The move will likely bring about a relative slowdown, though temporary, in market activity in the luxury residential market by triggering a drop in upgrading end-user demand as well as investment demand.
 
“Understanding what caused the recent round of run-up in luxury property prices can provide a better indicator of what action would truly address the problem. An ultra low interest rate environment, an influx of money liquidity, and a gradual change in buyers’ profile all compounded to drive up property prices in the past year.  These drivers are essentially exogenous and mostly outside the government’s control. But perhaps one of the most critical drivers, and one which is within the government’s ability to influence, is the extremely tight level of future supply,” said Marcos Chan.
 
In addressing this growing need for residential plots as one of the possible strategies to help better balance the demand and supply situation in the residential market, the Financial Secretary also proposed measures to refine the current land sale system. While the Application List system will remain in place, depending on market conditions, the government will now arrange for additional land auctions to facilitate bidding without going through the application process.
 
“We welcome this good and sensible move as there has been a clear shortage in new residential supply in recent years which led to not only a widened price gap between primary and secondary residential properties, but also a surge in general residential price levels. The availability of more residential sites for sale will help alleviate supply pressure and result in a more sustainable market development platform. Although details about the government initiated land auctions were not given in today’s Budget Speech, we anticipate to see the availability of smaller urban plots in these events while possibly leaving the larger pieces for developers’ trigger from the Application List. We trust the smaller plots will stir the interests of small to medium sized developers, fuelling the market with more new supply down the road,” remarks Marcos Chan.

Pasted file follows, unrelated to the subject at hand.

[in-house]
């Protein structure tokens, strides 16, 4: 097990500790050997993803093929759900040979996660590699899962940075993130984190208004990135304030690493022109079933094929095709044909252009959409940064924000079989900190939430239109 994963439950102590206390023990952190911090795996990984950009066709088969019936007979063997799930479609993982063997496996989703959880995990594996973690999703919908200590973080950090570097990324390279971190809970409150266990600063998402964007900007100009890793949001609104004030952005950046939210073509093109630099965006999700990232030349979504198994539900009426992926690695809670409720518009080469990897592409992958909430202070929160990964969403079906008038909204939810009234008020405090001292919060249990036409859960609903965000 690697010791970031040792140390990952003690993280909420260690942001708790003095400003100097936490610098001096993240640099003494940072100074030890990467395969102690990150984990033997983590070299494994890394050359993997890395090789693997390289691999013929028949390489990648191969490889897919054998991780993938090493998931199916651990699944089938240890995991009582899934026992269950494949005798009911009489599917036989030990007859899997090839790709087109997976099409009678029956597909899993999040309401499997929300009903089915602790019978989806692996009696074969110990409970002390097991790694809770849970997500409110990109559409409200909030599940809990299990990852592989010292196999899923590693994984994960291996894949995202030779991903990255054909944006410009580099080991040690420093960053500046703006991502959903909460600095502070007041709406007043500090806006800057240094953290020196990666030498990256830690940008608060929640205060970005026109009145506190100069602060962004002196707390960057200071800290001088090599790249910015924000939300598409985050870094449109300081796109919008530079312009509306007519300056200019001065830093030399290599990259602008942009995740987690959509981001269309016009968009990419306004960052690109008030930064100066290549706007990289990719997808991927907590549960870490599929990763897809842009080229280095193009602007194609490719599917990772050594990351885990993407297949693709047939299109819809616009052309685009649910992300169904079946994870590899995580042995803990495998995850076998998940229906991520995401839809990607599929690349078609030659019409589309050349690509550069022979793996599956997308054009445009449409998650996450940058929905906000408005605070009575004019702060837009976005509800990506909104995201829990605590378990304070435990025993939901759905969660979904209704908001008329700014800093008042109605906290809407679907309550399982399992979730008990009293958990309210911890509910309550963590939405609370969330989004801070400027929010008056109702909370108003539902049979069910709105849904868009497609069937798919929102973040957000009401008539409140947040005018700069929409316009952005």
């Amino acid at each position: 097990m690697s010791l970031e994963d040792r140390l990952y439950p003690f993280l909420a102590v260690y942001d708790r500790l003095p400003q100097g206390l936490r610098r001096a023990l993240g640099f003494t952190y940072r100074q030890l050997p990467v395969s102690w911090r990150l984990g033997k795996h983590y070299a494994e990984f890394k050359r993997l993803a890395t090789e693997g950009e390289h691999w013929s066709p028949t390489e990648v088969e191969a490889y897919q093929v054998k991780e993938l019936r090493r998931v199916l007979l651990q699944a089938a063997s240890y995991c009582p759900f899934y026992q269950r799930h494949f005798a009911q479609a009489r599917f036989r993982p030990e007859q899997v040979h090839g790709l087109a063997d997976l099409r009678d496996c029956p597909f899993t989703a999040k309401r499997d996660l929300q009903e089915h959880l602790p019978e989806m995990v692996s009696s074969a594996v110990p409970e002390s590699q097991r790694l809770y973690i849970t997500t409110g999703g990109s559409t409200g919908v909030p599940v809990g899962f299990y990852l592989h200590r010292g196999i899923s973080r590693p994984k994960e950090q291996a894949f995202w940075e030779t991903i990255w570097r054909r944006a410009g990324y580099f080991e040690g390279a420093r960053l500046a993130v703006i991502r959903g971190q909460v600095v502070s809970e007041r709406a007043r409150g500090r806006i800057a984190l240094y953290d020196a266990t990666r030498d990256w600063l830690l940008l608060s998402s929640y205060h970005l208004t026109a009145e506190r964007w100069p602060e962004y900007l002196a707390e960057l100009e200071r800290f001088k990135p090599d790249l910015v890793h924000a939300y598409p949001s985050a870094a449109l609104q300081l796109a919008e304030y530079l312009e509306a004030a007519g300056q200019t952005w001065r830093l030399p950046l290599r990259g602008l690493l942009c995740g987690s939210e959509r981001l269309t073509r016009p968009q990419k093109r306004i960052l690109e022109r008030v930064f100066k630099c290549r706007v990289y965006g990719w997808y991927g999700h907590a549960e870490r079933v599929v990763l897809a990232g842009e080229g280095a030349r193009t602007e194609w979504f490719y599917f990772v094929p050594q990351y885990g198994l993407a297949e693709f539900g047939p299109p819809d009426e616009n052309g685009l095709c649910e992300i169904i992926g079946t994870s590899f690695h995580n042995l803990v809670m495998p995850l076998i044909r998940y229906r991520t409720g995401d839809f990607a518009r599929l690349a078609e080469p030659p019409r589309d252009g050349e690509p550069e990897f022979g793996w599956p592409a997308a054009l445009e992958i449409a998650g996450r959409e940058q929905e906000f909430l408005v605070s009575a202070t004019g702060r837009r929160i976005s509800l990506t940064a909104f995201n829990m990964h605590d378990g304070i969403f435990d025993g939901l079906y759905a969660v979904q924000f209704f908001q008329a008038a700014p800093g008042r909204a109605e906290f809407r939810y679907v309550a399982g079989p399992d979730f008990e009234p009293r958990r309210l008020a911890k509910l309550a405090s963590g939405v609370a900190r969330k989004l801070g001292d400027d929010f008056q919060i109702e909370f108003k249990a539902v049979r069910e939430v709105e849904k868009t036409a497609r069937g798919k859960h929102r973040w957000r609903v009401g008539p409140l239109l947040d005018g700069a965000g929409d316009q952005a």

We are, however, concerned about the government proposal to impose minimum number of units on the tender site near the West Rail Long Ping Station which will effectively restrict the size of units to be built. Although we are yet to see the details about the implied average unit sizes, we noticed the growing upgrading demand for new and bigger units. By imposing such requirements, developers’ commercial judgement would be restricted and this is not the most efficient way of using our valuable land resources in Hong Kong. 
 
“In spite of the various policy measures in today’s Budget Speech, the short-term outlook of the residential market will remain upbeat until various favourable market conditions of low interest rates, ample money liquidity and tight immediate supply of new units disappear . The luxury segment may see a temporary slowdown as a result of the stamp duty hike and immediate stamp duty payment requirement but tight supply on the back of a strong aspiration for upgrading properties and a growing pool of affluent Mainland Chinese buyers will see demand rising again sooner or later. We do not see a great chance of residential capital values reversing their growth trend in the short term future.”